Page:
- Don’t leave your puppy for longer than around two hours at a time in the crate, and if you are not going to be home during house training make sure you have someone else who can let your pup out at regular intervals to go to the toilet. Even an older dog should not be left for long periods of time without being let out.
- Ensure they always have access to water.
- If your pup does start using their crate as a toilet, it could be that they are not being let out enough, the area in their crate is too big or they are too young to hold it in.
3. Keep Your Eyes Peeled
Keeping a close eye on your puppy is a key factor in getting them house-trained. Signs to look out for are whenever you see that they are sniffing, circling or beginning to squat, as soon as you do immediately take them outside to the place where you want them to go and wait and see if they do. If your pup does go, make sure to praise them.
Also a good idea is to have a cue, such as “hurry up” but can be whatever you want so that your puppy knows what you want them to do. When they are going to the bathroom repeat the cue and then give your dog lots of praise for a job well done. Always be consistent with the cue you use, and remember It is better to take the dog out and nothing happens than take a chance of an accident happening.
4. Have a Schedule
Keeping to a regular schedule when feeding, watering and walking your dog will make house training much easier. Puppies are like children and they thrive on a routine, so try to take your dog out around the same time everyday so they will get used to when they are going and be able to adjust their bodily functions.
The first thing you should do in the morning is take your puppy from the crate or wherever they sleep and bring them to the place where you want them to go to the toilet, give the cue, and praise when they successfully go.
You should take your puppy out at least every two hours, and always after eating or drinking and especially after play. Before you know it, your puppy will be letting you know it is time to go out and do their business.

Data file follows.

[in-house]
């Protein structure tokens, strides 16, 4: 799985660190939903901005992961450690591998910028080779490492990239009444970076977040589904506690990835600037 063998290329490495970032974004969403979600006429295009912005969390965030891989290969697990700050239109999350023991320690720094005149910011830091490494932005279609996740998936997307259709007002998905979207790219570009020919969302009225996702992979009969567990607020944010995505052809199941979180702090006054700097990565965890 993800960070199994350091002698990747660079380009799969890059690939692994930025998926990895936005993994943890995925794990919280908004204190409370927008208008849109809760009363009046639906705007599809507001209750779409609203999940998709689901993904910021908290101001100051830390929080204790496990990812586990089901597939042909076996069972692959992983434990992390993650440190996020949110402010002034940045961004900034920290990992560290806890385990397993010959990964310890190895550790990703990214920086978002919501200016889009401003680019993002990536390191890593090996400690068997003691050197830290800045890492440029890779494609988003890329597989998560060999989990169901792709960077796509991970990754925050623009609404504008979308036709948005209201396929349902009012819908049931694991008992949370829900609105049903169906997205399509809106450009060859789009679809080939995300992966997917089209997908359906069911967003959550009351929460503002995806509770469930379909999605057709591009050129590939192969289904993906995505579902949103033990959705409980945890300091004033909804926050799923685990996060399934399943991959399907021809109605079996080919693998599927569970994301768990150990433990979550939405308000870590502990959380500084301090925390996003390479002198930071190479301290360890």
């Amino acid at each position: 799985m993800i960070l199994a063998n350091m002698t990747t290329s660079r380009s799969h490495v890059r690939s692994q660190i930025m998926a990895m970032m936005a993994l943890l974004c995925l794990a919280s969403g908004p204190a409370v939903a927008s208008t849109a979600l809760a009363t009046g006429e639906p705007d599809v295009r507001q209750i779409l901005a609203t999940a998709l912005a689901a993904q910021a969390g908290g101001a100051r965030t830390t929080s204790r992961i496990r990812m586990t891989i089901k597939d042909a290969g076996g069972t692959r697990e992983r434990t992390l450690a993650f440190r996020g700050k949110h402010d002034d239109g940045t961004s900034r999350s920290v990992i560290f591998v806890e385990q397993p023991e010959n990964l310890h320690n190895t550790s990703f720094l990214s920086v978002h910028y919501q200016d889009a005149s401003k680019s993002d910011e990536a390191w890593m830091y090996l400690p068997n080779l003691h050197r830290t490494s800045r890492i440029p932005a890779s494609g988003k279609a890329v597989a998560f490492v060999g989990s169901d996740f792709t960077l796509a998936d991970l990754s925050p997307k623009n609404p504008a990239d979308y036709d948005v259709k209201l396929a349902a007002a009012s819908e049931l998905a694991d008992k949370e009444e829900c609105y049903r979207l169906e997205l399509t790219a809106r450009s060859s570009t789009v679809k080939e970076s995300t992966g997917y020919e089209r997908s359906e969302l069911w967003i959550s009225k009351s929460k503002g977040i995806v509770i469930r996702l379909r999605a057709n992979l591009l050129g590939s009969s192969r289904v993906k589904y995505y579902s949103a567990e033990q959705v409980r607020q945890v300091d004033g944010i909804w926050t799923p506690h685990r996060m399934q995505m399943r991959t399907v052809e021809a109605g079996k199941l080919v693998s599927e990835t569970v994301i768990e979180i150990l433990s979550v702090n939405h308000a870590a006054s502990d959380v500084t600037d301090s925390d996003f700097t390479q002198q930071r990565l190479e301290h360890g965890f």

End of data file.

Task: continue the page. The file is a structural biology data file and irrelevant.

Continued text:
5. Don’t Let your Puppy Roam
Letting your puppy roam around the house wherever they want is a surefire way to have accidents
. If you have decided you don’t want to use a crate, and even if you do use one, confining the dog to certain areas of the house can make house training easier for everyone.
Its difficult to keep track of a puppy when they have the run of the house, but if you confine them to one room for example the kitchen, they will still be able to be part of the family and what’s going on but can be better supervised in case of an accident
6. Don’t Get Discouraged
There will be times when you first begin house training that you feel your pup is just not getting it. They may have accidents in the house as well on occasion. But there is no need to be discouraged.
If you stick to your routine, keep a good eye on the dog and make frequent visits to their outdoor toilet, in no time at all your puppy will be house-trained.
Another good idea is to use the same door every time when you are taking your pup out so that when they have to go, eventually they will automatically go to that door to let you know they want to be let out. Once this happens, you will know all your hard work has paid off and that your puppy is truly beginning to understand that going to the bathroom in the house is a no-no.
I hope you have found these tips helpful if your are in the process of house training your puppy, feel free to leave any comments or questions, and if you have any other tips you want to share.